Sunday, April 26, 2009

Patience serves as a protection against wrongs as clothes do against cold. For if you put on more clothes as the cold increases, it will have no power to hurt you. So in like manner you must grow in patience when you meet with great wrongs, and they will then be powerless to vex your mind.
~Leonardo da Vinci (1452 - 1519)

Thursday, April 23, 2009

I had a wonderful morning at the zoo with my son's grade one class
and my camera, (all 297 pictures worth)
Here are some of my favourites...

Lots of people talk to animals.... Not very many listen, though.... That's the problem.
~Benjamin Hoff, The Tao of Pooh

Wednesday, April 22, 2009

Dealing with too much to do...

Monday, April 20, 2009

She loves words...all of them.

the words that wander aimlessly through her mind—especially those
that paint her thoughts perfectly

the brutally honest words that come in through the back door, uninvited and unannounced

the online words that she finds in stolen conversations, that crawl into her lap and keep her warm on winter days

and of course all those extremely well organized words that clutter her shelves

She lives for words

Sunday, April 19, 2009 it just me ...or does it drive anyone else crazy when you buy garbage bags that are too small for the garbage can that you have in the kitchen? And then you think its going to work until you dump something heavy into it and the bag drops to the bottom and everything overflows into the garbage can.....AHHH!!!...

Friday, April 17, 2009

Wouldn't it be great if there was a
"creative journaling" studio

You know...a place where people could go...

  • to get inspired
  • to decorate their journal pages
  • to write
  • to make altered books
  • to chat
  • to doodle
  • to spill paint
  • to do life drawing
  • to learn mixed media techniques
  • to read books and magazines about all kinds of art forms
  • to take classes
  • to show off their own art
  • to drink coffee, tea and sometimes wine
  • to have parties and gallery shows
  • to share their thoughts about art and life
(and who knows...maybe even get their caricature drawn)

Well now there is...
Opening SOON
(June 2009)

A place to give your "creativity" a workout on a regular basis.

Thursday, April 16, 2009

Life is either always a tight-rope or a featherbed.
Give me a tight-rope.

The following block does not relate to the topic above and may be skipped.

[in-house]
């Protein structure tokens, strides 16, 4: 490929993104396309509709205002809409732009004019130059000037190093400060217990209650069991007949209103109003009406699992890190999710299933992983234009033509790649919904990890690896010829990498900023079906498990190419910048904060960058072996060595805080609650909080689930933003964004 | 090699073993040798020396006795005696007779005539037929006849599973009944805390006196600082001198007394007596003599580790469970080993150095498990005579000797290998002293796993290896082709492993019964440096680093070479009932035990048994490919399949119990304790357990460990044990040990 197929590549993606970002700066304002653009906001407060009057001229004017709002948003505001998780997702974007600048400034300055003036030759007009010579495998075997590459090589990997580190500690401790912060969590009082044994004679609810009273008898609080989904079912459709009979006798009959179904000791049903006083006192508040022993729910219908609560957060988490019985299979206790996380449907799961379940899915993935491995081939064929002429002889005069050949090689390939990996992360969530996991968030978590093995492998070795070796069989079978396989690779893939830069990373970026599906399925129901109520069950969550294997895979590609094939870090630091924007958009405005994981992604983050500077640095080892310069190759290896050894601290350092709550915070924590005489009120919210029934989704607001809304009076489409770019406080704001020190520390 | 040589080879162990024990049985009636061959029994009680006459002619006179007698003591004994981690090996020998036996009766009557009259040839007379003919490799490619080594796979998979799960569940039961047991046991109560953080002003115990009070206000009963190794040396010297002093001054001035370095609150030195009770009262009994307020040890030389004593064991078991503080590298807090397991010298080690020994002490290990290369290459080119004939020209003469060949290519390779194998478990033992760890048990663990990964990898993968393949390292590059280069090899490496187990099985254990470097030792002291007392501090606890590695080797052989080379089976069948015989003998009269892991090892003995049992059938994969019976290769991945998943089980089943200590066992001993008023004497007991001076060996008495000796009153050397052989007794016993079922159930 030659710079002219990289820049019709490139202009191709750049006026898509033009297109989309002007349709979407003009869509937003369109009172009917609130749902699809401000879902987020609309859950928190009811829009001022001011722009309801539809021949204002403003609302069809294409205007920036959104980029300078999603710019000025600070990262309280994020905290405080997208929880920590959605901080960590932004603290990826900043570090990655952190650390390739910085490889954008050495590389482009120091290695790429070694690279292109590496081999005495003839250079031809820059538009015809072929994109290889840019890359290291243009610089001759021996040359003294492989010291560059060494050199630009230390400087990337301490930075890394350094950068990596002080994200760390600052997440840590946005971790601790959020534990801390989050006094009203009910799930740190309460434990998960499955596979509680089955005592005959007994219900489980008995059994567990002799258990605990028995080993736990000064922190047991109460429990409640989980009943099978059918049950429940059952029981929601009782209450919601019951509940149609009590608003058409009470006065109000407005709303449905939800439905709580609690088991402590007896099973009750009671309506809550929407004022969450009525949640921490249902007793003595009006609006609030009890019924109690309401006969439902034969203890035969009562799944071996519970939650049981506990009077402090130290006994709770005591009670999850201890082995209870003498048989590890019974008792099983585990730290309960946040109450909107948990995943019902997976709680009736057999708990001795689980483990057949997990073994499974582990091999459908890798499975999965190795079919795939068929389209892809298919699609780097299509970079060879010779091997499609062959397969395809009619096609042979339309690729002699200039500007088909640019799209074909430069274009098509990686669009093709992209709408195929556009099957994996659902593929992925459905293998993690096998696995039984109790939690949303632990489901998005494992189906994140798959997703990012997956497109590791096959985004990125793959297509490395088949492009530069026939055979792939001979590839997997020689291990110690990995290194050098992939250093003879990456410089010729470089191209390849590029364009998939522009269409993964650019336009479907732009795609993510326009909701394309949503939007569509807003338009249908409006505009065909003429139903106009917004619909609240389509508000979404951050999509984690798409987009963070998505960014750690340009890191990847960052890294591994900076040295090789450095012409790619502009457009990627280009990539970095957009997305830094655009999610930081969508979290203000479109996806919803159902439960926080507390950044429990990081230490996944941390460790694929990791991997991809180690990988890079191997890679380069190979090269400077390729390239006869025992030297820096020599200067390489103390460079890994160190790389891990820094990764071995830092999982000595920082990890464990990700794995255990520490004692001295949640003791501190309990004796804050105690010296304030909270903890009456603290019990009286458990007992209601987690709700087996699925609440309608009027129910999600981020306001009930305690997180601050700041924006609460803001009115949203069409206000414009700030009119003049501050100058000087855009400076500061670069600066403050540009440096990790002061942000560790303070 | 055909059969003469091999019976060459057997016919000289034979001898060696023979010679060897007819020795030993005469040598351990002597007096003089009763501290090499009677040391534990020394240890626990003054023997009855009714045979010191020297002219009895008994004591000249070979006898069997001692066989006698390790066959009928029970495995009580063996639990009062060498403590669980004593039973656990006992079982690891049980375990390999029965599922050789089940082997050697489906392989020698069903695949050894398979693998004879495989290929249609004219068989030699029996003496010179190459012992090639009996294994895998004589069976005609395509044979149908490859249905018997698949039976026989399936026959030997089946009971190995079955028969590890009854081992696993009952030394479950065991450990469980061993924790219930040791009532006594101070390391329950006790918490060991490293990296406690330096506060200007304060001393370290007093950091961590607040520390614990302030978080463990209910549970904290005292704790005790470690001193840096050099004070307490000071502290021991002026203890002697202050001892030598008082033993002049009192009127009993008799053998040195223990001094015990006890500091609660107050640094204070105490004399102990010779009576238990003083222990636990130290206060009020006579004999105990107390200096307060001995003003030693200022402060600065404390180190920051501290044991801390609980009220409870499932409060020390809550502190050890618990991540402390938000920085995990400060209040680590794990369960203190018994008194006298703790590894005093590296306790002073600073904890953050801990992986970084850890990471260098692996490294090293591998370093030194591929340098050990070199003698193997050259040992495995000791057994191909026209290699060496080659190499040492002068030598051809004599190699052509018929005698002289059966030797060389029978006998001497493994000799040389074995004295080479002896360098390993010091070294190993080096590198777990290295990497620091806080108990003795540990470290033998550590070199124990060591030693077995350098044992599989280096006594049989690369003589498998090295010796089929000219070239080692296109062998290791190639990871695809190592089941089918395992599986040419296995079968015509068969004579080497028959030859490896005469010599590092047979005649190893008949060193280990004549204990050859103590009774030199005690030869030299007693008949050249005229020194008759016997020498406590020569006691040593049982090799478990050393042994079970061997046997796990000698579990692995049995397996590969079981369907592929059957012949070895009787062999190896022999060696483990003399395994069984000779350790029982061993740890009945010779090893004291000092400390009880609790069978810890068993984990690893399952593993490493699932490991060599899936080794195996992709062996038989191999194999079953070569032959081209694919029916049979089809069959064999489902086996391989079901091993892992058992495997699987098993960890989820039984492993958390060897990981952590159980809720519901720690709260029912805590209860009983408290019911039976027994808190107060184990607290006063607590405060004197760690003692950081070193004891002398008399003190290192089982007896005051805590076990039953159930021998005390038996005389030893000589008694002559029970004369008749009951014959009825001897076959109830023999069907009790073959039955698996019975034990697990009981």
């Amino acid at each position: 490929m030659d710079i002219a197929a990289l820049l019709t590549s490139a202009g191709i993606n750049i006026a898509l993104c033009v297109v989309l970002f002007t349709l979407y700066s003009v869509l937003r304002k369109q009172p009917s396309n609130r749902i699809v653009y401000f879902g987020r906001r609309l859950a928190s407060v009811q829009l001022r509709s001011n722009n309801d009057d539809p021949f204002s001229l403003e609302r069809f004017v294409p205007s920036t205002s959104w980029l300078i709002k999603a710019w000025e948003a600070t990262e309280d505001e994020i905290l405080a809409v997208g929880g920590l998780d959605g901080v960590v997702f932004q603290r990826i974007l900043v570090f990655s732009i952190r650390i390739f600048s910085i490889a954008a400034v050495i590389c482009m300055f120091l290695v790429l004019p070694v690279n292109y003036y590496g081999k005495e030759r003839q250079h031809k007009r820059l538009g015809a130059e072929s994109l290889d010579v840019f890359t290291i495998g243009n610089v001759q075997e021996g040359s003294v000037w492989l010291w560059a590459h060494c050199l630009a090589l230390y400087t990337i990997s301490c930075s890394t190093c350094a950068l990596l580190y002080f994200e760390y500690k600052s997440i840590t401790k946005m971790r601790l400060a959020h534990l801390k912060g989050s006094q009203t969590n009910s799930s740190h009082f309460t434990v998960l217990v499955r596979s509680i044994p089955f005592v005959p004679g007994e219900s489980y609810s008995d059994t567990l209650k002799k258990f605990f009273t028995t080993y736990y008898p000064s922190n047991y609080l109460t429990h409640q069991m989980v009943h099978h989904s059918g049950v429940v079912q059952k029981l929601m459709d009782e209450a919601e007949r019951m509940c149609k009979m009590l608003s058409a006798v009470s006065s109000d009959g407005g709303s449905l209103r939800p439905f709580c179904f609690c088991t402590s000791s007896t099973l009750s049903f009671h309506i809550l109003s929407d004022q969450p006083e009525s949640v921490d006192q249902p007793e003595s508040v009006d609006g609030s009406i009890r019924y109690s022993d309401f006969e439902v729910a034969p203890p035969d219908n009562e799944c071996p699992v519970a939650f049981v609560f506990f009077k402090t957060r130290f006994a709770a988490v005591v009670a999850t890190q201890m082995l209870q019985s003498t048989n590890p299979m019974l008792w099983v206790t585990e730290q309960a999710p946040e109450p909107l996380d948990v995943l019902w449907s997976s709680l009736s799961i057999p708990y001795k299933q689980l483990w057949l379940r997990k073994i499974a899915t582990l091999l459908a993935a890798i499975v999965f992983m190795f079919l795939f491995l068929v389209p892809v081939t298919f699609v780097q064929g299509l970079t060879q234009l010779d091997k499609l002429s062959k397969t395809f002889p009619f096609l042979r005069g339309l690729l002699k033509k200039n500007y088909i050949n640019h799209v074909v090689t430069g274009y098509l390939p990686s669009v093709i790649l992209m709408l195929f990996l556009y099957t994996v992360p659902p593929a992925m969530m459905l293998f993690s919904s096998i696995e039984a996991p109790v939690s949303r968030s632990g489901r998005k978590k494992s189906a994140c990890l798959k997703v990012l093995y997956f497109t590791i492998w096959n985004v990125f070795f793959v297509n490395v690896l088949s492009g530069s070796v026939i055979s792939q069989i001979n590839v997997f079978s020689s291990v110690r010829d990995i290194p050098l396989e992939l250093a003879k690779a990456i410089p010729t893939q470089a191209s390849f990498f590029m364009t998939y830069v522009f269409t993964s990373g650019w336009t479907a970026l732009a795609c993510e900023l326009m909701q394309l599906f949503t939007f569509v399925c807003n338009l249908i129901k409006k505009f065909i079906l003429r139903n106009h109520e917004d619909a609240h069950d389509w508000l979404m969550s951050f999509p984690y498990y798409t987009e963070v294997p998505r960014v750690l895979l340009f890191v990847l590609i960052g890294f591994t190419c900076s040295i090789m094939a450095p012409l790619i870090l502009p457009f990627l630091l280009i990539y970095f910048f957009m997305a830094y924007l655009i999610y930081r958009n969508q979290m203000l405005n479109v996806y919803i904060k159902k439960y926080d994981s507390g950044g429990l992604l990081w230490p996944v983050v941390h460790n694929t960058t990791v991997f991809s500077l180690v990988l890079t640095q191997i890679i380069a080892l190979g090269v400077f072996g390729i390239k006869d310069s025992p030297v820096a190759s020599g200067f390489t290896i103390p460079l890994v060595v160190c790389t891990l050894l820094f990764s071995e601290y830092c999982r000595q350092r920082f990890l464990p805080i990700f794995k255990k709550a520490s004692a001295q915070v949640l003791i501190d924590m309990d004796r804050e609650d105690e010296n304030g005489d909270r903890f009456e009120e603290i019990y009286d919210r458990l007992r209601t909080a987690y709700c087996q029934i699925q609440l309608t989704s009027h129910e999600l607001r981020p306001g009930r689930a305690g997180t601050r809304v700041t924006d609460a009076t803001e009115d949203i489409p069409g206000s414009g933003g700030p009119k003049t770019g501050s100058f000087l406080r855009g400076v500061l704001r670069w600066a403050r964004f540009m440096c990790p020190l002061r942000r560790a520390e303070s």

~Edith Wharton
i am a circus performer

i live with the strongman
and three occasionally demanding midgets.

i juggle.

i walk on stilts above laundry baskets and unsorted toys.

i bounce on trampolines.

some days i am the fat lady.

some days i am the clown.

i always thought i would one day run away to join the circus
but somewhere along the line, the circus joined me.

so now,
climb up to
my tight-rope
each morning
and carefully balance everything
as i walk
towards who i truly am.

Monday, April 13, 2009

A Very Happy Easter...
These are pictures from our family get together yesterday. After Mark and I finished doing the dishes from the wonderful dinner my mom prepared, I went outside to see where all the kids had run off to. They were in the park across the street climbing trees and playing with my dad. This is the scene that brought tears to my eyes.

You see, a year ago my dad was suffering from advanced pulmonary fibrosis (a hardening of the lung tissue). He had never smoked and was in great shape (outside of his lungs), so the diagnosis came as quite a surprise to all of us.

By last spring he could barely work in his yard, in his garage or walk very far without breaking into coughing fits and feeling very exhausted. He was on oxygen 24 hours a day and so playing with his 3 grandchildren was no longer physical but had become very stationary and sporadic.

There is no cure for PF, although one course of action is a lung transplant, if the person is healthy and young enough. At 67 he was still eligible, (in Canada he was eligible until 70 years of age) if he was healthy enough. I had never even heard of a lung transplant until my dad told me this story one day shortly after he went on oxygen.

"He and my Mom were shopping at a neighborhood thrift store, which they often do, and a woman approached him and bluntly asked why he was on oxygen. He explained that he had pulmonary fibrosis. She then told him that her husband had had that 5 years ago but underwent a lung transplant and was doing fantastic now. And then she left."

When my Dad told me this story, we both agreed that it was a sign that he was meant to have a transplant and everything would be OK. (The prognosis for people with PF is usually around 3-5 years, and my dad had been already been diagnosed 5 years earlier). My dad eventually went through 6 weeks of daily hospital tests and did qualify for a transplant because of his good health. In November 2007 he officially went on the transplant list, but of course we were worried that he may not find a match in time.